A University of Sydney researcher is developing wearable technology that could be used to control devices, receive information and even register sensation.
According to a recent report, the researcher from the University’s School of Computer Science is looking for solutions on electronic skin, or technology that can be worn without being noticed.
Working with colleagues, the researcher is developing a super-thin, hyper-flexible sticky tape that can have electronic circuits printed onto it.
Once applied, people could use it to control devices, receive information and importantly, register sensations through mobile phone-like vibrations.
This could have benefits in robotics, education, game-playing and for people with disabilities.
An added advantage of tactile information is that it does not distract people in the same way that visual or auditory information might.
To that end, the researcher worked with a team in Germany to develop what is effectively a printable electronic fake tattoo called the Tacttoo, which can be personalised to specific needs.
The Tacttoo is screen-printed with a circuit made from polymer-based conductive inks that can stretch and move with the skin, while all connections between the skin and the electronics are printed in skin-safe silver ink.
The ‘feel through interface’, as in the sticky tape element, is only half the thickness of a human hair, making it the thinnest wearable tactile device to date, and so thin that it does not interfere with the normal sense of touch.
Tacttoos are also inexpensive. When mass produced, the material content would cost less than 1c each.
This device can be worn by people today and removed the next day. Plus, people will be able to create it themselves.
A broader user goal is to allow people with vision impairment to explore graphical information and more fully comprehend objects in museums and parks.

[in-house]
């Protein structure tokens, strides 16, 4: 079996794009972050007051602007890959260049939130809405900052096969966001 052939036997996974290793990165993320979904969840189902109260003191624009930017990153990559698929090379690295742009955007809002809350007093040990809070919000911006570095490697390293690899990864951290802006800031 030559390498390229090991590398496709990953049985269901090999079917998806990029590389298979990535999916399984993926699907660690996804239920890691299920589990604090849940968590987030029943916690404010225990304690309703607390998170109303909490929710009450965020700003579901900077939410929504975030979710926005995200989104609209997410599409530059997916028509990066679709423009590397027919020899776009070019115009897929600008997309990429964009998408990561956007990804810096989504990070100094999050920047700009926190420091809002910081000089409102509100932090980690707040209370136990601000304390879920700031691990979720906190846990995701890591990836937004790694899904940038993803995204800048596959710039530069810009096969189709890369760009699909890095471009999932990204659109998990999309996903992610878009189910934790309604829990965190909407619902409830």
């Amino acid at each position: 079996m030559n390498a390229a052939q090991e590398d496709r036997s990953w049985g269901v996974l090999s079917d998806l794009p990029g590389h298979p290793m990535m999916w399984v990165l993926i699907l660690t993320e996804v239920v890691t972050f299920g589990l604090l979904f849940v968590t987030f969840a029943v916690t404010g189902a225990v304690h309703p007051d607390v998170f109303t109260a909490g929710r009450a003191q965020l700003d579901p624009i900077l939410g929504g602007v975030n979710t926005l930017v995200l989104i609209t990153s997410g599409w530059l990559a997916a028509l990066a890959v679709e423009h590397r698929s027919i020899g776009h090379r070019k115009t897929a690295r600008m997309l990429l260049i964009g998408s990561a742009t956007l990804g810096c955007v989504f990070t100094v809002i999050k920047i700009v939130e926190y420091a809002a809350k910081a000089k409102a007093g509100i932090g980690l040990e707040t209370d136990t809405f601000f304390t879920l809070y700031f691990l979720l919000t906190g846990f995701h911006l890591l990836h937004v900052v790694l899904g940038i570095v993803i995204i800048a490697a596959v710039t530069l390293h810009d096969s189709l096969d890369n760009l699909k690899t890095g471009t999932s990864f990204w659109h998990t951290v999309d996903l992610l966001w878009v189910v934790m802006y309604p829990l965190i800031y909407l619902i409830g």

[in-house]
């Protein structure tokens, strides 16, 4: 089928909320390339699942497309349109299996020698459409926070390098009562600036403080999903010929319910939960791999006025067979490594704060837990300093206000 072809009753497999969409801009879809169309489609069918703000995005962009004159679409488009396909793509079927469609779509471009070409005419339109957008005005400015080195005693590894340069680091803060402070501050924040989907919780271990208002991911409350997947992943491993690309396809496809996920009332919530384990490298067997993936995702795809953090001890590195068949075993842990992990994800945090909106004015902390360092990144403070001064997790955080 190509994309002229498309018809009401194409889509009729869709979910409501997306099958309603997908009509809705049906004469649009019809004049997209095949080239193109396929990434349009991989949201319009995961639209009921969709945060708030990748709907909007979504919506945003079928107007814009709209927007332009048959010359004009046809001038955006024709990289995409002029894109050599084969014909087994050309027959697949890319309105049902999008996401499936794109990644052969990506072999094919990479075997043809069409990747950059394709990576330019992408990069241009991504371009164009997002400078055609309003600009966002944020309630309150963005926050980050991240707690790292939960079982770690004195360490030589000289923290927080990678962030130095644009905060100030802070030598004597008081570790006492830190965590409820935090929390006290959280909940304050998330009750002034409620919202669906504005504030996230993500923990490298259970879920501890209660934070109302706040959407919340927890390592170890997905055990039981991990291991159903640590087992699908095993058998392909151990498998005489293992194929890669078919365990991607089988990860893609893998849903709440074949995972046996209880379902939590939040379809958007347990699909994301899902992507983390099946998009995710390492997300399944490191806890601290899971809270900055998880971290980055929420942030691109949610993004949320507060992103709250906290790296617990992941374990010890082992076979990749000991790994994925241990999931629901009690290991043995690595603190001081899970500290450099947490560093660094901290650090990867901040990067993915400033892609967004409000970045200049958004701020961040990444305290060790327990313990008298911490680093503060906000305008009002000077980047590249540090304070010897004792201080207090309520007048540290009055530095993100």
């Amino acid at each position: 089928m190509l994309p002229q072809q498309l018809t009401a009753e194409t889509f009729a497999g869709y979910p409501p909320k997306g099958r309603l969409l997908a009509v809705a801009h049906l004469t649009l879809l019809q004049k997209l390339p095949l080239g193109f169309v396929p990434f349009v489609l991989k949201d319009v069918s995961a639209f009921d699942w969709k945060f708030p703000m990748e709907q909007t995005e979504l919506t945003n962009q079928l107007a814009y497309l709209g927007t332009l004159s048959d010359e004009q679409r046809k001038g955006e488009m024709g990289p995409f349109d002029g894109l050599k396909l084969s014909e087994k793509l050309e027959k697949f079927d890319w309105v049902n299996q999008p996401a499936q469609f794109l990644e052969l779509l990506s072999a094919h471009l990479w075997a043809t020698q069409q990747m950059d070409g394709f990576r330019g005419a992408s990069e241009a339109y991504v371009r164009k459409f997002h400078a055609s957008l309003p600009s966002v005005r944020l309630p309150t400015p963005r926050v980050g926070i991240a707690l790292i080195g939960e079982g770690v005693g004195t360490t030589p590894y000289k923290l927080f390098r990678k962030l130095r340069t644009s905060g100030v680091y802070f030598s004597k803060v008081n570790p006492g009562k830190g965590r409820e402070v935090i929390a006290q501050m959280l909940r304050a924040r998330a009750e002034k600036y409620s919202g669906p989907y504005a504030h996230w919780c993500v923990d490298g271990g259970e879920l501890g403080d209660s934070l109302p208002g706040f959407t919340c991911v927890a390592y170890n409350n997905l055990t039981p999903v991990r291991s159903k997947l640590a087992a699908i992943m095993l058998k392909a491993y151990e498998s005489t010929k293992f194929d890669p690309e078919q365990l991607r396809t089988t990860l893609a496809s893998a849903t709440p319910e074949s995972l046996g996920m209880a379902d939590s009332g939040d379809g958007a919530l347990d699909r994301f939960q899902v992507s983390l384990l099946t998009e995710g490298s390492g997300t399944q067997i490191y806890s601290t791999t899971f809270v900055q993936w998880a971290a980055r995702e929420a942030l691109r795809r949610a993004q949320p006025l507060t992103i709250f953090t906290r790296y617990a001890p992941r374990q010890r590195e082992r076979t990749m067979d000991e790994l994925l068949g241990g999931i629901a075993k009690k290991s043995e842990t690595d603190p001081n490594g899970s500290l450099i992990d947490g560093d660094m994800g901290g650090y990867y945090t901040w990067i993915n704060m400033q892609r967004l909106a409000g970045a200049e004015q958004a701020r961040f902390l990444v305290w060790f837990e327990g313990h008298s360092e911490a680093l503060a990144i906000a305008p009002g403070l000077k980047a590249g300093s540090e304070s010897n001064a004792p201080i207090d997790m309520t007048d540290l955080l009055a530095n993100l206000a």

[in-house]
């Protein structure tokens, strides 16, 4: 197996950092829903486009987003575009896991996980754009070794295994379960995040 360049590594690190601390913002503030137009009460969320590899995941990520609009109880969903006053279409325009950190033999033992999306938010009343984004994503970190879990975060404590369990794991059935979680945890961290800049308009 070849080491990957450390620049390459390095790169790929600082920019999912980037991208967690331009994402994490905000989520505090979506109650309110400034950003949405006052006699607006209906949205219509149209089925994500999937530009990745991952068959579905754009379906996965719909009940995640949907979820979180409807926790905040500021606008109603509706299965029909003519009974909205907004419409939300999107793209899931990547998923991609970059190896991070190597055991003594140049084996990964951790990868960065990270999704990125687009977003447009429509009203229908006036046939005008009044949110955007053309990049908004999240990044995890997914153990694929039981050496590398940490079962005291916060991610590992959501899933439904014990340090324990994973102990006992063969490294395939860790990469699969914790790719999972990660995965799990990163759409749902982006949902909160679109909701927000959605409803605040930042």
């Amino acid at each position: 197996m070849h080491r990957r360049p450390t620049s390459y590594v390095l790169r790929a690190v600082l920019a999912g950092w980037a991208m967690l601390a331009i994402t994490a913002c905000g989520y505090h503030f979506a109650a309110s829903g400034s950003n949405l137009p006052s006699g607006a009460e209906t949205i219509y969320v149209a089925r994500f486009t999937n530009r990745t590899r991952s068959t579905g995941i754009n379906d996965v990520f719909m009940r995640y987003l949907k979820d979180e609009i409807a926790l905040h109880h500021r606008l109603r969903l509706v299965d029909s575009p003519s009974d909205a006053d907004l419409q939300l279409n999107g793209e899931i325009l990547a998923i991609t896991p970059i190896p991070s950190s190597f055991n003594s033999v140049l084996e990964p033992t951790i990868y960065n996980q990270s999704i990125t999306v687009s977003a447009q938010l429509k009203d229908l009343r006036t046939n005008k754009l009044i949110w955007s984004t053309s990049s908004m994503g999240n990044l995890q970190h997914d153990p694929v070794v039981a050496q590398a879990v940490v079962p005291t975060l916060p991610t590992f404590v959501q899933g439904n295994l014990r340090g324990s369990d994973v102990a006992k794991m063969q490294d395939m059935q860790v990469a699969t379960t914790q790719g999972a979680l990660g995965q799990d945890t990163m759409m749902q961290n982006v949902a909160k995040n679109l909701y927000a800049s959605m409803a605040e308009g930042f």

This is something that the team is looking at with a team from Monash University.
A not-so-distant future
Growing up in Sri Lanka, the researcher went to Japan to pursue further studies.
While there, he saw how technology could help people improve their quality of life. He also saw that only a fraction of tech advances is accessible to all people.
According to him, “Everybody is unique, and if you are challenged in some way, those challenges are also unique. So, I began looking at how technology can be personalised.”
In a not-too-distant future, someone with a robotic hand will be able to sense heat from a cup, or gauge how much pressure to apply to an object.
A stroke patient might have a personalised interface with sensors that measure their progress and give them feedback.
A surgeon doing surgery remotely could get the same sense of pressure or dexterity that they would have if they were there in person.
Additionally, these wearable technologies will be connected to smart watches to control music or take calls.
In twenty years from now, an entire smart device, which would include energy harvesting batteries, may be printable and worn on the skin.
The capabilities of these devices were once science fiction. Now they’re science in action.